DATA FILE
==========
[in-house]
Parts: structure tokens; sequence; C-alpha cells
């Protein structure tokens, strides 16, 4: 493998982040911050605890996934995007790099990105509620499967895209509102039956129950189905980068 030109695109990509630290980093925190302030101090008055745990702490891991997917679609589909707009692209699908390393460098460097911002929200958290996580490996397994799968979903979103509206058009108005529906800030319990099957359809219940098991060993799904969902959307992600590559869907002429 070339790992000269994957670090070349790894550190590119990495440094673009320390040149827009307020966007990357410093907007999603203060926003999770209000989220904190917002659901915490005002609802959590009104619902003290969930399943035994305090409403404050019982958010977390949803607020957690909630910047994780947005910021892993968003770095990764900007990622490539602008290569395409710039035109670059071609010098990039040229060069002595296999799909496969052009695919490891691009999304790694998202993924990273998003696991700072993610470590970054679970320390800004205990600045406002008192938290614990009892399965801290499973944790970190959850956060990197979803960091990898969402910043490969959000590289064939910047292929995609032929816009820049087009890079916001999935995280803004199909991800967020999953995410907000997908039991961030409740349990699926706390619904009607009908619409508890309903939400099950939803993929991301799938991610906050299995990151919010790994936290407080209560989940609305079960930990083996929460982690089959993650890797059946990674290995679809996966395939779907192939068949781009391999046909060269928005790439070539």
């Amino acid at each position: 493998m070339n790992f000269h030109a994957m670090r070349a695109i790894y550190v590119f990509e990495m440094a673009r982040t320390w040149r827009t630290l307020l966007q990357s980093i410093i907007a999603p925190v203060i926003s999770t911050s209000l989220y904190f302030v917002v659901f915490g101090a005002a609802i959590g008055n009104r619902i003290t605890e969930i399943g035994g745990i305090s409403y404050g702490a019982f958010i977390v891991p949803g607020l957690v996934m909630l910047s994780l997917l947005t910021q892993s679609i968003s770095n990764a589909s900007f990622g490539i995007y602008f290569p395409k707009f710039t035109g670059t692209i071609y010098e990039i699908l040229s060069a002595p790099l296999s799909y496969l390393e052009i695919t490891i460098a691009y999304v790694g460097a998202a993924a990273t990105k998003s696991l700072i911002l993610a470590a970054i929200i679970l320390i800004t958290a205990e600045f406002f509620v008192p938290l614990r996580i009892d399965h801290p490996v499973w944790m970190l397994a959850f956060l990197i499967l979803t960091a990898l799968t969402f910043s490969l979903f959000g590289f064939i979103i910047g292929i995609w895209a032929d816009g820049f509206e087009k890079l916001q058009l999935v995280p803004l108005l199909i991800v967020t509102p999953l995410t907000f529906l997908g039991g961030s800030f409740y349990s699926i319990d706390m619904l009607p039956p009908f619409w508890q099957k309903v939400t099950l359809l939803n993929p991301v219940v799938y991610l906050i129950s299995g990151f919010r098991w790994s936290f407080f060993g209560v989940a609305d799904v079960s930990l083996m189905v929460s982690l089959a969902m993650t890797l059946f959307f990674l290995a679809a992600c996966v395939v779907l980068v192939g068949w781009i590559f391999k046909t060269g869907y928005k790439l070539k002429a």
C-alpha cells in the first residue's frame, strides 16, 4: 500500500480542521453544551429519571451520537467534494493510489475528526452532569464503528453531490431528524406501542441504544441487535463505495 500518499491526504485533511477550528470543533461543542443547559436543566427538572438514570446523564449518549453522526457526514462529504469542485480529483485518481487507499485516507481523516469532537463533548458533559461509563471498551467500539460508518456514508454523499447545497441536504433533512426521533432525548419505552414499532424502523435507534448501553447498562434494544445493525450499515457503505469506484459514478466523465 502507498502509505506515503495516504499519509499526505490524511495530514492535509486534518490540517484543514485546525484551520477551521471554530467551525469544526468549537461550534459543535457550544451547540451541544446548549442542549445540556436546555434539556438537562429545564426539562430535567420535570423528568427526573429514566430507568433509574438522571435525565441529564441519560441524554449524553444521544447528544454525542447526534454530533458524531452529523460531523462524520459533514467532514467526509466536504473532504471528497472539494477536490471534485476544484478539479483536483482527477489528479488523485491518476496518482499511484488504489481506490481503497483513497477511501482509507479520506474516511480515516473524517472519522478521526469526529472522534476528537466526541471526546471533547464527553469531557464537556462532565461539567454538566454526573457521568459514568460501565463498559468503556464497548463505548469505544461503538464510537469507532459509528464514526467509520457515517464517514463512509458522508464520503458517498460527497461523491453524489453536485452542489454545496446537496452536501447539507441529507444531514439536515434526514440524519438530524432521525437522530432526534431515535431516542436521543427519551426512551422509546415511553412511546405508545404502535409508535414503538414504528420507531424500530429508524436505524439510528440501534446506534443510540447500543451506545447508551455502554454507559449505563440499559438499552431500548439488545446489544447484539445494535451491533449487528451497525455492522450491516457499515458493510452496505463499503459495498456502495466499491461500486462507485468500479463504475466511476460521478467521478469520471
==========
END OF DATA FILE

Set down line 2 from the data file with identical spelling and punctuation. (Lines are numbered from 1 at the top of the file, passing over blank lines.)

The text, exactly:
Parts: structure tokens; sequence; C-alpha cells